- MDMA ("ecstasy"), a stimulant, psychedelic, and entactogenic drug which initially garnered attention in psychedelic therapy as a treatment for post-traumatic stress disorder (PTSD). The medical community originally agreed upon placing it as a Schedule III substance, but the government denied this suggestion, despite two court rulings by the DEA's administrative law judge that placing MDMA in Schedule I was illegal. It was temporarily unscheduled after the first administrative hearing from December 22, 1987 – July 1, 1988.
- Mescaline, a naturally occurring psychedelic drug and the main psychoactive constituent of peyote (Lophophora williamsii), San Pedro cactus (Echinopsis pachanoi), and Peruvian torch cactus (Echinopsis peruviana).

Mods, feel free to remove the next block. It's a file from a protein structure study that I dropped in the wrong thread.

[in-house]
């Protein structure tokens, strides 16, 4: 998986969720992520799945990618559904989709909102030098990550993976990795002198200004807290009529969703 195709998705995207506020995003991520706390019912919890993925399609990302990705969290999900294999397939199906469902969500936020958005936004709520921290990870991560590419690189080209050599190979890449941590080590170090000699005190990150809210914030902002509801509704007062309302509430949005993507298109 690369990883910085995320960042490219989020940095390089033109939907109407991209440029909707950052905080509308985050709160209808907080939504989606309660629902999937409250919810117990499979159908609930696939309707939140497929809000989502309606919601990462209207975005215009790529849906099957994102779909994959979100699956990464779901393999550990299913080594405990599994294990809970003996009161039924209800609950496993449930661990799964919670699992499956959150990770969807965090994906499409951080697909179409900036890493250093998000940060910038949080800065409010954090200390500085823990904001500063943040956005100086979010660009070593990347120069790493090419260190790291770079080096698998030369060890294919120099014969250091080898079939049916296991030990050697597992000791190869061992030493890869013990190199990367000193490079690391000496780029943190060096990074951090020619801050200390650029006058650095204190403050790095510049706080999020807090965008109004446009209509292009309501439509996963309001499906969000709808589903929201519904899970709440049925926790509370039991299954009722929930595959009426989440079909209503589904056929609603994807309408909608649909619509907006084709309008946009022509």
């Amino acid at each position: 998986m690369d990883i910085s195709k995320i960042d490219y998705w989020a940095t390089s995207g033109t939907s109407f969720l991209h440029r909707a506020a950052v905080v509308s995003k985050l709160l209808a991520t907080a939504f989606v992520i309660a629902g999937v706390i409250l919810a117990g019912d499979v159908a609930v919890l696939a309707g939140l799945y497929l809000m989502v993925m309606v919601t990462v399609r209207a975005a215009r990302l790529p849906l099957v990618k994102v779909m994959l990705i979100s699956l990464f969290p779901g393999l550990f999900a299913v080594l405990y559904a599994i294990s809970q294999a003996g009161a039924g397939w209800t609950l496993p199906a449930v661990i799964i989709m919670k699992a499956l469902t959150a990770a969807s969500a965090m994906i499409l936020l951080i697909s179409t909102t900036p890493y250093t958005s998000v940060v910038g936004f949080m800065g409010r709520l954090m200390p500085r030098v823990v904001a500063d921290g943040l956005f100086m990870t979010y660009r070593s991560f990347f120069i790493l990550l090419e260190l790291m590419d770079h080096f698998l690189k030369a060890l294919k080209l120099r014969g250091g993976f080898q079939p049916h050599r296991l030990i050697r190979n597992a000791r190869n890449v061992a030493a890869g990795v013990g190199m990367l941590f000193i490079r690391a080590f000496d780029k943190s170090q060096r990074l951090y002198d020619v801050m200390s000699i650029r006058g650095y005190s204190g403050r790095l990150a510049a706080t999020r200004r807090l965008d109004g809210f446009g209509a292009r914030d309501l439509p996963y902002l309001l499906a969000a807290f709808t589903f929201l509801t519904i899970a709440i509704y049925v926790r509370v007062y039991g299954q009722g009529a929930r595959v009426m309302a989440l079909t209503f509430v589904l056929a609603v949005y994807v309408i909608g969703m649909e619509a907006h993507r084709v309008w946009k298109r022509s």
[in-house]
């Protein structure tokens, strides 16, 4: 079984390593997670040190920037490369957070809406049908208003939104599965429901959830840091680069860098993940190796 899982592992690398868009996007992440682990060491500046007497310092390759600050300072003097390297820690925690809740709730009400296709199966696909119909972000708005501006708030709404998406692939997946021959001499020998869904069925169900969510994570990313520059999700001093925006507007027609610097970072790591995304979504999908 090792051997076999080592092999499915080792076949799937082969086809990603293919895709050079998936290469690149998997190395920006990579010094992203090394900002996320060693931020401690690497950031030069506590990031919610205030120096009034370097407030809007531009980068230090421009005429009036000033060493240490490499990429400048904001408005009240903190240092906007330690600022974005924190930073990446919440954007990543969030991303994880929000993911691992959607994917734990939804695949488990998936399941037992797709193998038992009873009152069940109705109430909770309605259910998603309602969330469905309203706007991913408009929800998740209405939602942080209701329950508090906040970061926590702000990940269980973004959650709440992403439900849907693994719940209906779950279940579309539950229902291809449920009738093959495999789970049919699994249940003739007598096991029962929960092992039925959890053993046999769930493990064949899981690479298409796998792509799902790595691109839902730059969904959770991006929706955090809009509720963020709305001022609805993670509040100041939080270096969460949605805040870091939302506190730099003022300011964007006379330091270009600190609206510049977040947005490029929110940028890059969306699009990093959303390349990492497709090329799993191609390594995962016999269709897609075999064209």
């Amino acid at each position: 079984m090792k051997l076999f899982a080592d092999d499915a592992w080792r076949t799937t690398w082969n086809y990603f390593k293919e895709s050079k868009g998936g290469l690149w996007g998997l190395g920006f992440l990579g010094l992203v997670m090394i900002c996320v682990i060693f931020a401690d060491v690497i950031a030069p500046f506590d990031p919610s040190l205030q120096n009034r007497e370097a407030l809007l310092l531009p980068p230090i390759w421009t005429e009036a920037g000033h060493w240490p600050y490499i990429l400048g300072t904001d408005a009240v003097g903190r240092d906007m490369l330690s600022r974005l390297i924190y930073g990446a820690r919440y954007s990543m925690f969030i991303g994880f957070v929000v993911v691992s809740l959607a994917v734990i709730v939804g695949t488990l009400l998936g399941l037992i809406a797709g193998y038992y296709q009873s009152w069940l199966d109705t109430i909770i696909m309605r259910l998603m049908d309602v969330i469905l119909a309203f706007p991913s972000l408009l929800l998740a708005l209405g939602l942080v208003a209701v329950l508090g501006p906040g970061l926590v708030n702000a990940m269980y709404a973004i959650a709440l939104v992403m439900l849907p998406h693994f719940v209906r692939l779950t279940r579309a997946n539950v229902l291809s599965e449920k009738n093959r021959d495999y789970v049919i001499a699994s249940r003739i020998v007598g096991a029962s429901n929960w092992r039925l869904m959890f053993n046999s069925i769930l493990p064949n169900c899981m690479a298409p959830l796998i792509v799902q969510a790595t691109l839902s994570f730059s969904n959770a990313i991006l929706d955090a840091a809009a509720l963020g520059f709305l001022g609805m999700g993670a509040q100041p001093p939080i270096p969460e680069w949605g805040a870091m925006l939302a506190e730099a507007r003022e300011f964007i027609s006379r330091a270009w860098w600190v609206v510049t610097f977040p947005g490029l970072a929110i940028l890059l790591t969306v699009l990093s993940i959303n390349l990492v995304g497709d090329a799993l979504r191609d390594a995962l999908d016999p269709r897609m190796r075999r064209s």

- Methaqualone (Quaalude, Sopor, Mandrax), a sedative that was previously used for similar purposes as barbiturates, until it was rescheduled.
- Peyote (Lophophora williamsii), a cactus growing in nature primarily in northeastern Mexico; one of the few plants specifically scheduled, with a narrow exception to its legal status for religious use in Native American churches.
- Psilocybin and psilocin, naturally occurring psychedelic drugs and the main psychoactive constituents of psilocybin mushrooms.
- Controlled substance analogs intended for human consumption, as defined by the Federal Analog Act.
Schedule II controlled substancesEdit
Schedule II substances are those that have the following findings:
- The drug or other substances have a high potential for abuse
- The drug or other substances have currently accepted medical use in treatment in the United States, or currently accepted medical use with severe restrictions
- Abuse of the drug or other substances may lead to severe psychological or physical dependence.